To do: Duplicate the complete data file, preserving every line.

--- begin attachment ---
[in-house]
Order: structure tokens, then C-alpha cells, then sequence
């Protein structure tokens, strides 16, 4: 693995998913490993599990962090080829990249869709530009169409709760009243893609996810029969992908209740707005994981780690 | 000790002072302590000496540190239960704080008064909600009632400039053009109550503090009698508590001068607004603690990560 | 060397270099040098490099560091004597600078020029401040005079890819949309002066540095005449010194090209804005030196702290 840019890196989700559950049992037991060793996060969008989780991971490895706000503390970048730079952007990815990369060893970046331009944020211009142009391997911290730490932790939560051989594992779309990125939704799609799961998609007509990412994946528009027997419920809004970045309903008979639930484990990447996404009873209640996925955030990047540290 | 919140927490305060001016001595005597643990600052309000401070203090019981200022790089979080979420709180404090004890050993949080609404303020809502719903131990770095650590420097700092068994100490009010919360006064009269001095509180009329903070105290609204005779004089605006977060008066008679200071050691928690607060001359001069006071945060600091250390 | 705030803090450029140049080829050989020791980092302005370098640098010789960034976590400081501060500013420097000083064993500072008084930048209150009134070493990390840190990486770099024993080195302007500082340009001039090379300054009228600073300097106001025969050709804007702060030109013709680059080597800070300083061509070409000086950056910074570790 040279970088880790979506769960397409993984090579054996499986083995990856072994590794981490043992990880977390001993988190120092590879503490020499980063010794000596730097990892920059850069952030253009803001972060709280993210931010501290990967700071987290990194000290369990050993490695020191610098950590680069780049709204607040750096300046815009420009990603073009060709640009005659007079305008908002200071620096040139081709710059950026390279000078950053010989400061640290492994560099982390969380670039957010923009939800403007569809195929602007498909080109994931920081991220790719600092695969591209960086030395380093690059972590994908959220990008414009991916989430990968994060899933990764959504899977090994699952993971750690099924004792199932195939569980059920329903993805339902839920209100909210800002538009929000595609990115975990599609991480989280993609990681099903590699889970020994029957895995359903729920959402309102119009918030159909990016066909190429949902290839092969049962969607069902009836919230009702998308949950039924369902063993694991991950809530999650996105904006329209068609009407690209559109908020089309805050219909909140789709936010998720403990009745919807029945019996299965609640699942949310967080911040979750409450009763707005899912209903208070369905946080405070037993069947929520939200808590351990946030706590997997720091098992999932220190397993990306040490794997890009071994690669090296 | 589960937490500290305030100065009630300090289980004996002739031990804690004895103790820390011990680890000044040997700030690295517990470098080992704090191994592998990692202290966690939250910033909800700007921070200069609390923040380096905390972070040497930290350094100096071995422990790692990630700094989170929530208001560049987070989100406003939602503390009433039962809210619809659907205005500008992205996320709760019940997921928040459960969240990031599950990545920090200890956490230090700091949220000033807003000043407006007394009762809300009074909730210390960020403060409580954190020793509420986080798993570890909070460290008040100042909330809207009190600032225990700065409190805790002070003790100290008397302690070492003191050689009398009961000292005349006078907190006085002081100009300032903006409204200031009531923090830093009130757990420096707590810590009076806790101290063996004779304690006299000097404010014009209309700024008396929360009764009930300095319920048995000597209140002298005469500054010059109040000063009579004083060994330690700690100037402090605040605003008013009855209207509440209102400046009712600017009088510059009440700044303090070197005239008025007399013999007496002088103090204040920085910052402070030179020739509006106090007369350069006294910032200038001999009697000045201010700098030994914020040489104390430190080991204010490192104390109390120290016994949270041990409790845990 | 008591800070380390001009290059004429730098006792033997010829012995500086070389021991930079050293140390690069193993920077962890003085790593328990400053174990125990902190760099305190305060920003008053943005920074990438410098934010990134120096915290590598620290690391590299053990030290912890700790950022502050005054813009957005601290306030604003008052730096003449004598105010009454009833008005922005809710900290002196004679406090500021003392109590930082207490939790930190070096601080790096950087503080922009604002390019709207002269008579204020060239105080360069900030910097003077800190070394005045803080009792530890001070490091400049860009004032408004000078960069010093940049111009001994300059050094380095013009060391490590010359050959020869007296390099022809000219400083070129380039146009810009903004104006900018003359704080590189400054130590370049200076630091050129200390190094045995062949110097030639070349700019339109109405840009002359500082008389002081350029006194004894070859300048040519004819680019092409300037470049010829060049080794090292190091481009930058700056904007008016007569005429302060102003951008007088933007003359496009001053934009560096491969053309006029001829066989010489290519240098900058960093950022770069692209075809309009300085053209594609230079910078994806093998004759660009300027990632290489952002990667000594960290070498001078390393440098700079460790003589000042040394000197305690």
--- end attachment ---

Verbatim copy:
[in-house]
Order: structure tokens, then C-alpha cells, then sequence
């Protein structure tokens, strides 16, 4: 693995998913490993599990962090080829990249869709530009169409709760009243893609996810029969992908209740707005994981780690 | 000790002072302590000496540190239960704080008064909600009632400039053009109550503090009698508590001068607004603690990560 | 060397270099040098490099560091004597600078020029401040005079890819949309002066540095005449010194090209804005030196702290 840019890196989700559950049992037991060793996060969008989780991971490895706000503390970048730079952007990815990369060893970046331009944020211009142009391997911290730490932790939560051989594992779309990125939704799609799961998609007509990412994946528009027997419920809004970045309903008979639930484990990447996404009873209640996925955030990047540290 | 919140927490305060001016001595005597643990600052309000401070203090019981200022790089979080979420709180404090004890050993949080609404303020809502719903131990770095650590420097700092068994100490009010919360006064009269001095509180009329903070105290609204005779004089605006977060008066008679200071050691928690607060001359001069006071945060600091250390 | 705030803090450029140049080829050989020791980092302005370098640098010789960034976590400081501060500013420097000083064993500072008084930048209150009134070493990390840190990486770099024993080195302007500082340009001039090379300054009228600073300097106001025969050709804007702060030109013709680059080597800070300083061509070409000086950056910074570790 040279970088880790979506769960397409993984090579054996499986083995990856072994590794981490043992990880977390001993988190120092590879503490020499980063010794000596730097990892920059850069952030253009803001972060709280993210931010501290990967700071987290990194000290369990050993490695020191610098950590680069780049709204607040750096300046815009420009990603073009060709640009005659007079305008908002200071620096040139081709710059950026390279000078950053010989400061640290492994560099982390969380670039957010923009939800403007569809195929602007498909080109994931920081991220790719600092695969591209960086030395380093690059972590994908959220990008414009991916989430990968994060899933990764959504899977090994699952993971750690099924004792199932195939569980059920329903993805339902839920209100909210800002538009929000595609990115975990599609991480989280993609990681099903590699889970020994029957895995359903729920959402309102119009918030159909990016066909190429949902290839092969049962969607069902009836919230009702998308949950039924369902063993694991991950809530999650996105904006329209068609009407690209559109908020089309805050219909909140789709936010998720403990009745919807029945019996299965609640699942949310967080911040979750409450009763707005899912209903208070369905946080405070037993069947929520939200808590351990946030706590997997720091098992999932220190397993990306040490794997890009071994690669090296 | 589960937490500290305030100065009630300090289980004996002739031990804690004895103790820390011990680890000044040997700030690295517990470098080992704090191994592998990692202290966690939250910033909800700007921070200069609390923040380096905390972070040497930290350094100096071995422990790692990630700094989170929530208001560049987070989100406003939602503390009433039962809210619809659907205005500008992205996320709760019940997921928040459960969240990031599950990545920090200890956490230090700091949220000033807003000043407006007394009762809300009074909730210390960020403060409580954190020793509420986080798993570890909070460290008040100042909330809207009190600032225990700065409190805790002070003790100290008397302690070492003191050689009398009961000292005349006078907190006085002081100009300032903006409204200031009531923090830093009130757990420096707590810590009076806790101290063996004779304690006299000097404010014009209309700024008396929360009764009930300095319920048995000597209140002298005469500054010059109040000063009579004083060994330690700690100037402090605040605003008013009855209207509440209102400046009712600017009088510059009440700044303090070197005239008025007399013999007496002088103090204040920085910052402070030179020739509006106090007369350069006294910032200038001999009697000045201010700098030994914020040489104390430190080991204010490192104390109390120290016994949270041990409790845990 | 008591800070380390001009290059004429730098006792033997010829012995500086070389021991930079050293140390690069193993920077962890003085790593328990400053174990125990902190760099305190305060920003008053943005920074990438410098934010990134120096915290590598620290690391590299053990030290912890700790950022502050005054813009957005601290306030604003008052730096003449004598105010009454009833008005922005809710900290002196004679406090500021003392109590930082207490939790930190070096601080790096950087503080922009604002390019709207002269008579204020060239105080360069900030910097003077800190070394005045803080009792530890001070490091400049860009004032408004000078960069010093940049111009001994300059050094380095013009060391490590010359050959020869007296390099022809000219400083070129380039146009810009903004104006900018003359704080590189400054130590370049200076630091050129200390190094045995062949110097030639070349700019339109109405840009002359500082008389002081350029006194004894070859300048040519004819680019092409300037470049010829060049080794090292190091481009930058700056904007008016007569005429302060102003951008007088933007003359496009001053934009560096491969053309006029001829066989010489290519240098900058960093950022770069692209075809309009300085053209594609230079910078994806093998004759660009300027990632290489952002990667000594960290070498001078390393440098700079460790003589000042040394000197305690």